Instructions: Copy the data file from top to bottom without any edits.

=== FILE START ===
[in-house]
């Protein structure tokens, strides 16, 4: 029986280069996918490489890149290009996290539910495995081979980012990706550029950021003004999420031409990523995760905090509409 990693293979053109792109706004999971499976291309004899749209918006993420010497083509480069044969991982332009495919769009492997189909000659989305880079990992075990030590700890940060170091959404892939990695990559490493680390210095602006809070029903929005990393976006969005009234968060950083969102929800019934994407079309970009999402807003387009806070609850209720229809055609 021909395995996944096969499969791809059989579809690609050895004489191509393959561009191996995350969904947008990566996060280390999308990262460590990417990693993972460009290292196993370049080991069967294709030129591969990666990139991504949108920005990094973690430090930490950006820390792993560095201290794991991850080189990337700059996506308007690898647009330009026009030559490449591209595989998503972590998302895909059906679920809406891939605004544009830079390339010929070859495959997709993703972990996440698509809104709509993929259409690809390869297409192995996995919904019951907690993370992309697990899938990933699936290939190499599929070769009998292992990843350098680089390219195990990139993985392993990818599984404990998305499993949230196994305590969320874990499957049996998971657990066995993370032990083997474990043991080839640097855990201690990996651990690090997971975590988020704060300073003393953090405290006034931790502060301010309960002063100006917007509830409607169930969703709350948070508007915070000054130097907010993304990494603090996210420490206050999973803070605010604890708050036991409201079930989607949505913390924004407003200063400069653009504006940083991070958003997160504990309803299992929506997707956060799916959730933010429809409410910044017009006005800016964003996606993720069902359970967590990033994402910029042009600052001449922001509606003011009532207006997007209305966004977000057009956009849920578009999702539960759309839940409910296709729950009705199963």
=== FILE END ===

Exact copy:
[in-house]
């Protein structure tokens, strides 16, 4: 029986280069996918490489890149290009996290539910495995081979980012990706550029950021003004999420031409990523995760905090509409 990693293979053109792109706004999971499976291309004899749209918006993420010497083509480069044969991982332009495919769009492997189909000659989305880079990992075990030590700890940060170091959404892939990695990559490493680390210095602006809070029903929005990393976006969005009234968060950083969102929800019934994407079309970009999402807003387009806070609850209720229809055609 021909395995996944096969499969791809059989579809690609050895004489191509393959561009191996995350969904947008990566996060280390999308990262460590990417990693993972460009290292196993370049080991069967294709030129591969990666990139991504949108920005990094973690430090930490950006820390792993560095201290794991991850080189990337700059996506308007690898647009330009026009030559490449591209595989998503972590998302895909059906679920809406891939605004544009830079390339010929070859495959997709993703972990996440698509809104709509993929259409690809390869297409192995996995919904019951907690993370992309697990899938990933699936290939190499599929070769009998292992990843350098680089390219195990990139993985392993990818599984404990998305499993949230196994305590969320874990499957049996998971657990066995993370032990083997474990043991080839640097855990201690990996651990690090997971975590988020704060300073003393953090405290006034931790502060301010309960002063100006917007509830409607169930969703709350948070508007915070000054130097907010993304990494603090996210420490206050999973803070605010604890708050036991409201079930989607949505913390924004407003200063400069653009504006940083991070958003997160504990309803299992929506997707956060799916959730933010429809409410910044017009006005800016964003996606993720069902359970967590990033994402910029042009600052001449922001509606003011009532207006997007209305966004977000057009956009849920578009999702539960759309839940409910296709729950009705199963």